So, you see, the rabbis had no difficulty with the evolution of the world. In fact, one of the great rabbinic enthusiasts of Darwin’s evolution was the first Chief Rabbi of Palestine, Abraham Isaac Kook. The world, the rabbis reiterate, is incomplete, unfinished evolving.  From the viewpoint of Judaism, evolution requires human help.

Because science is morally neutral, we should never allow science to dictate our values; instead we should recognize Judaism as the “conscience” of science.  The same science that has produced life-saving medicine and surgeries has also produced crematoria, death camps anthrax and smart bombs. Science needs Judaism’s moral critique.

But that can’t happen without our involvement. We have a crucial role to play in evolution. Rather than accept the world as it is, we are commanded to transform it: Torah is the conscience that helps us direct the arc of nature’s trajectory.

One way to that end is to begin telling stories of hope. During these same past few decades, Americans reduced the rates of murder and violent crime by more than half. We decoded the human genome, elected an African American president, recorded the sound of two black holes colliding 1 billion years ago, and created Beloved, The Simpsons, Angels in America, The Wire, The Colbert Report, Transparent, and Hamilton. Since 1981, the percentage of people living in extreme poverty around the globe has plummeted from 44 percent to 10 percent. While the rise of fake news makes us despair, we need to remind ourselves not everything has gone wrong.[10]

Kurt Anderson, who wrote the article “America’s Lost its Mind” in this month’s Atlantic, suggests the following:

  • We need to firmly commit to Moynihan’s aphorism about opinions versus facts.
  • We must call out what is presented as truth but is dangerously unreal. As you listen to others’ truth claims, ask yourself – what values are being represented?
  • It will require a struggle to make America reality-based again. Fight the good fight in your private life. You needn’t get into an argument with the stranger at Chipotle who claims that George Soros and Uber are plotting with the Zionists to outlaw light beer —but do not give acquaintances and friends and family members free passes.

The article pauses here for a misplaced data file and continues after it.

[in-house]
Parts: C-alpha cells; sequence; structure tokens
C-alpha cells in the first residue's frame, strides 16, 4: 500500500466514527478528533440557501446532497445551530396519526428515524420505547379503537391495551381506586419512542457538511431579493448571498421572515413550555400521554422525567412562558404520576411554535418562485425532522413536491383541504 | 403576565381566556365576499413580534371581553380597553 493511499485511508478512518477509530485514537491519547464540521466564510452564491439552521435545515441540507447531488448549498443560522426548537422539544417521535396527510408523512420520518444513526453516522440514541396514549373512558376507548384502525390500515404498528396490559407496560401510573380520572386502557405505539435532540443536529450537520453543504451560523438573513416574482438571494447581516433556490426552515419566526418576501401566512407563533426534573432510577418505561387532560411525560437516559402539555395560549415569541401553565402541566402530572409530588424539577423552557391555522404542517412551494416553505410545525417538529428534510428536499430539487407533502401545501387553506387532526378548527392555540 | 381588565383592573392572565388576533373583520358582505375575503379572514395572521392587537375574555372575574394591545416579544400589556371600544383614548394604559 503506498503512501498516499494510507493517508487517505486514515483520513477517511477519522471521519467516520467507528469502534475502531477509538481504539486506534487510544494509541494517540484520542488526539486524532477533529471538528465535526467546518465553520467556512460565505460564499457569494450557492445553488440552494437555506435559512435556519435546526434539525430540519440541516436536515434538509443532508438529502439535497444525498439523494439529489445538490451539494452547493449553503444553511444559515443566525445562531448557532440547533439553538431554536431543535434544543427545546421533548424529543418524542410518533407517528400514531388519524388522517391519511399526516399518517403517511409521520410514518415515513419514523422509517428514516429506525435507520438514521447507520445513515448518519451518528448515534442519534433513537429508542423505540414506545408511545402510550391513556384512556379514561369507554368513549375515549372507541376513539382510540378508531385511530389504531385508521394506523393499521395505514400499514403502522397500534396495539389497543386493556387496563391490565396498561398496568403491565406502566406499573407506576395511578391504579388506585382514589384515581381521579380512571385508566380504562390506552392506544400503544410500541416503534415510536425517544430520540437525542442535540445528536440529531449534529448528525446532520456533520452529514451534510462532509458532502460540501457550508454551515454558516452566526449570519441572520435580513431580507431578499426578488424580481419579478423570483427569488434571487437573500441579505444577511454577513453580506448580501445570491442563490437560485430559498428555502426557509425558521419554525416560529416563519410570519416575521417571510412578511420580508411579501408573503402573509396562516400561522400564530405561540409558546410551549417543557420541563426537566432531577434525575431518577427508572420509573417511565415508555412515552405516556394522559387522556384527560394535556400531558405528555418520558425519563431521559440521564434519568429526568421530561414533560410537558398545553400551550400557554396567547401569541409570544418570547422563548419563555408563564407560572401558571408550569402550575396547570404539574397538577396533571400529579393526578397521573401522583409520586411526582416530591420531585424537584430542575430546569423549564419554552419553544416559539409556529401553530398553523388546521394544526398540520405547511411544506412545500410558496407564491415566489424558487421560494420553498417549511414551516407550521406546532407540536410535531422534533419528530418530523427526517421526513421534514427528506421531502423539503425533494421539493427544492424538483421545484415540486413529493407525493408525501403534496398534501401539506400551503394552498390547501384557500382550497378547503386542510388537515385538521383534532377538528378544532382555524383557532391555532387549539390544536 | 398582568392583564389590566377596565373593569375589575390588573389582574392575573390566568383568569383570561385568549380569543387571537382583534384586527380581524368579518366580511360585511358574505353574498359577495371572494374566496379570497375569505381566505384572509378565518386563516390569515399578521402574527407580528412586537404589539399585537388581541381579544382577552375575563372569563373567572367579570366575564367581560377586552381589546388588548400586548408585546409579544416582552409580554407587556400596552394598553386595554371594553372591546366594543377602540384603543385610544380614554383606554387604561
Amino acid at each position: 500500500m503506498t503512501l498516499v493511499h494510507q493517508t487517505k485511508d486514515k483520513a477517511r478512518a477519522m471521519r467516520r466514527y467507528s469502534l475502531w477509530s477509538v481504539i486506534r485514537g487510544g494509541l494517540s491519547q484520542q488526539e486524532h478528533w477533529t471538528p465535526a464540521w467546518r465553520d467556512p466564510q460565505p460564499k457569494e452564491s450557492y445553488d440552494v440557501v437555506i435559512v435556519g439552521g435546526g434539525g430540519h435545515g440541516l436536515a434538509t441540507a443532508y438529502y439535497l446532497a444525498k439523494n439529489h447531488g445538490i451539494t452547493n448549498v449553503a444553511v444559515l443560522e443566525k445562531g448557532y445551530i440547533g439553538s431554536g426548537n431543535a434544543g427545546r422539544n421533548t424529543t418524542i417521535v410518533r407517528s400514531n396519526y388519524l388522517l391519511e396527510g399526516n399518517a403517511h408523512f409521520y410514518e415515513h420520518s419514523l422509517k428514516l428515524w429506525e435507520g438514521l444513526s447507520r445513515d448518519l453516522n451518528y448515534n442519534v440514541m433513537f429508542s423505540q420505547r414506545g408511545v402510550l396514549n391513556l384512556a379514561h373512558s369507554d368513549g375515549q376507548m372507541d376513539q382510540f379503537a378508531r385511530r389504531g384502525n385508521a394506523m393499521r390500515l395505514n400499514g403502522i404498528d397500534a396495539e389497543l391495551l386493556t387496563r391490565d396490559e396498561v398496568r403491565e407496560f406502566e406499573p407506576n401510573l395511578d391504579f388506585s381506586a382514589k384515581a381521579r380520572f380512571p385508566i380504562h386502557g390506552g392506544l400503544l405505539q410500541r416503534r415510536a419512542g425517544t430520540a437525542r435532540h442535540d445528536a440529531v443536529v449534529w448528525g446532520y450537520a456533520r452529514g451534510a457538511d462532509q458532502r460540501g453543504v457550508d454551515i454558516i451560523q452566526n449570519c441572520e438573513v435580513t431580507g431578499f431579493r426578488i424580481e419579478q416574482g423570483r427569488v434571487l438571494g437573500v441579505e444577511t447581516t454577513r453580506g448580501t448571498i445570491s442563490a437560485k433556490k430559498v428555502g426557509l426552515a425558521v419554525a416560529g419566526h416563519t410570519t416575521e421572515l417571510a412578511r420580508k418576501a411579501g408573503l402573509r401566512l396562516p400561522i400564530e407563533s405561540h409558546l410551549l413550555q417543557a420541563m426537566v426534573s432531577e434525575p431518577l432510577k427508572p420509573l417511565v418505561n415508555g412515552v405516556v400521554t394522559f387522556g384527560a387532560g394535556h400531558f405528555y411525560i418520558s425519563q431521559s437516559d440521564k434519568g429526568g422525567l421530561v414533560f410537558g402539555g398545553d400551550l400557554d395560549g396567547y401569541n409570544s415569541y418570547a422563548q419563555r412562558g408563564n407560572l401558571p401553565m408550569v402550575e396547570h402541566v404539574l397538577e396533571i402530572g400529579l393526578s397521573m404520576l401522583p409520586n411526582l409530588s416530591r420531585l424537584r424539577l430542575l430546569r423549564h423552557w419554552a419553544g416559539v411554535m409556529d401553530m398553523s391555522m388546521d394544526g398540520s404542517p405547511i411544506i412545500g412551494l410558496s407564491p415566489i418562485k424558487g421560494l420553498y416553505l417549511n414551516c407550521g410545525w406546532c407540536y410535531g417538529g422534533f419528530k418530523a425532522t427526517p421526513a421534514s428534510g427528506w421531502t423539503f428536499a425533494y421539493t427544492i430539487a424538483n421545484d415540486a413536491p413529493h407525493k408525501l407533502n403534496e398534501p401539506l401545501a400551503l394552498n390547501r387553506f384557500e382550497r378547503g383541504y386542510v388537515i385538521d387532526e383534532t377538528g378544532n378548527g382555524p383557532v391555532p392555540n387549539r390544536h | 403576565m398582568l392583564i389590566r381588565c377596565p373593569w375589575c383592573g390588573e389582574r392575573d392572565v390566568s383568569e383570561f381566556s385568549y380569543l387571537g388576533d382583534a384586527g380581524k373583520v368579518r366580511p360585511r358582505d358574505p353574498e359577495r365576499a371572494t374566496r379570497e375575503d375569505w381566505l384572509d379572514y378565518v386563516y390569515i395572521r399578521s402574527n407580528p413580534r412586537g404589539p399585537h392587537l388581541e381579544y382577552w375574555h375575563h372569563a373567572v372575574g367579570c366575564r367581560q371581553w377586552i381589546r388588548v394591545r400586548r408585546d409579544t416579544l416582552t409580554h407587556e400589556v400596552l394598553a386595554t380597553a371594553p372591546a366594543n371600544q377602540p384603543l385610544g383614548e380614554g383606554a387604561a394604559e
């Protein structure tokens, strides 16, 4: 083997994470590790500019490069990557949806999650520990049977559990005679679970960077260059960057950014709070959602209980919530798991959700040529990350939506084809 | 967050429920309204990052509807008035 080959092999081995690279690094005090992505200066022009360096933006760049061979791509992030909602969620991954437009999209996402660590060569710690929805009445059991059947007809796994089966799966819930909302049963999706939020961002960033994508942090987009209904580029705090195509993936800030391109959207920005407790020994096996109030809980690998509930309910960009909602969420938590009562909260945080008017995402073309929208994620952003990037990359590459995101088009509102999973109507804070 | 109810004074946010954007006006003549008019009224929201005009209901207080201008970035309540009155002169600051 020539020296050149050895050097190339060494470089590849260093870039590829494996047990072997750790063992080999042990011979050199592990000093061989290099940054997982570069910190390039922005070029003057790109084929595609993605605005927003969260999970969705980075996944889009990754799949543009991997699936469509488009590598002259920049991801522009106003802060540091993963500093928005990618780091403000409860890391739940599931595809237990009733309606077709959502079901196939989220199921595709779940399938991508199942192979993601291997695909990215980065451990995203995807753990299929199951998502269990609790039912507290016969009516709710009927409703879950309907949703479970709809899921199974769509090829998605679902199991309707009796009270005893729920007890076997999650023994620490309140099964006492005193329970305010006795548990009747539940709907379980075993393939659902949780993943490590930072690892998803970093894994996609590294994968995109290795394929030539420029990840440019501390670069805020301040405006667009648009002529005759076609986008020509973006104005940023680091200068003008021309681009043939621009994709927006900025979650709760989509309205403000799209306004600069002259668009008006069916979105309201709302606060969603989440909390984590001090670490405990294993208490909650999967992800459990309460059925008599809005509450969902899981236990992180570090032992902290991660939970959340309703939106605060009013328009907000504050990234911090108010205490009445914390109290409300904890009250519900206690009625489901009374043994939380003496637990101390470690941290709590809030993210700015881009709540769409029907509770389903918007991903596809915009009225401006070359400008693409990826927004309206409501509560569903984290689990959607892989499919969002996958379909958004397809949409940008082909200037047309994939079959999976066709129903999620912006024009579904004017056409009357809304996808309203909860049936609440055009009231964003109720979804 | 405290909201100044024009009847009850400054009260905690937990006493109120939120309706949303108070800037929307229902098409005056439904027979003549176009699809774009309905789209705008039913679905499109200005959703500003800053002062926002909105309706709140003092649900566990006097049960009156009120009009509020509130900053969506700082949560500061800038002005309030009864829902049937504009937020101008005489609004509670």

• If you have children or grandchildren, teach them to distinguish between true and untrue as fiercely as you do between right and wrong and between wise and foolish. The truth is that important.
  • We also need to adopt new protocols for information-media hygiene. Would you feed your kids a half-eaten sandwich a stranger handed you, or give them medicine you got from somebody at the gym? As an old cold warrior once said, trust but verify!
  • And fight the good fight in the public sphere. Those of you who read my letter know how upset I was about what happened in Charlottesville. The good news is that people, lots of people rose up to protest. We can’t allow ourselves to be worn down by lies and untruths and we must remain vigilant.

There is, however, one whopper of a caveat: As Rabbi Donniel Hartman taught in a piece entitled, “For the Sin of Certainty,” “we have to abandon the certainty that I have the truth and others do not. The certainty that I am right and others wrong. The certainty that I am good and others bad. The certainty that I love my country and others do not.”[11]

Our God and God of our ancestors, in our search for truth we are neither so insolent nor so obstinate as to claim in your presence that we are certain. Nevertheless, bless us with glimmers of the truth;

from Hartman’s place of humility, and listening to others with an open heart, may our search for truth bring us manifold blessings and a sense of meaning and purpose to our lives.



Rabbi David B. Cohen

Congregation Sinai

Milwaukee Wisconsin

Kol Nidre, 5778 | 2017


[1] Kurt Andersen, “How America Lost Its Mind”, The Atlantic, September 2017

[2] Alessandra Stanley, “Honoring a Heretic Whom Vatican ‘Regrets’ Burning”, New York Times, February. 18, 2000

[3] , Luke Brinker, , Feb.11, 2015

[4] Ibid., Kurt Andersen

[5] Paul Alexander, ‘Fantasyland’ review: Kurt Andersen argues that America has eschewed reality for fantasy, facts for fiction”, Newsday, Sept 6, 2017

[6] David Barstow, “‘Up Is Down’: Trump’s Unreality Show Echoes His Business Past”, New York Times, January 28, 2017

[7] Maimonides (12th century), Perek HaKhelek, Rabbi David Hartman, Truth and Philosophic Quest, Jewish Publication Society, 2009

[8] Rabbi Naftali Tzvi Yehuda Berlin (1816-1893), Commentary on Deuteronomy 32:44: ”And Moses came and spoke all the words of this song in the ears of the people.” According to Rabbi Berlin, shirah (song) refers to the Torah.


[10] Ibid. Kurt Andersen, Atlantic, September 2017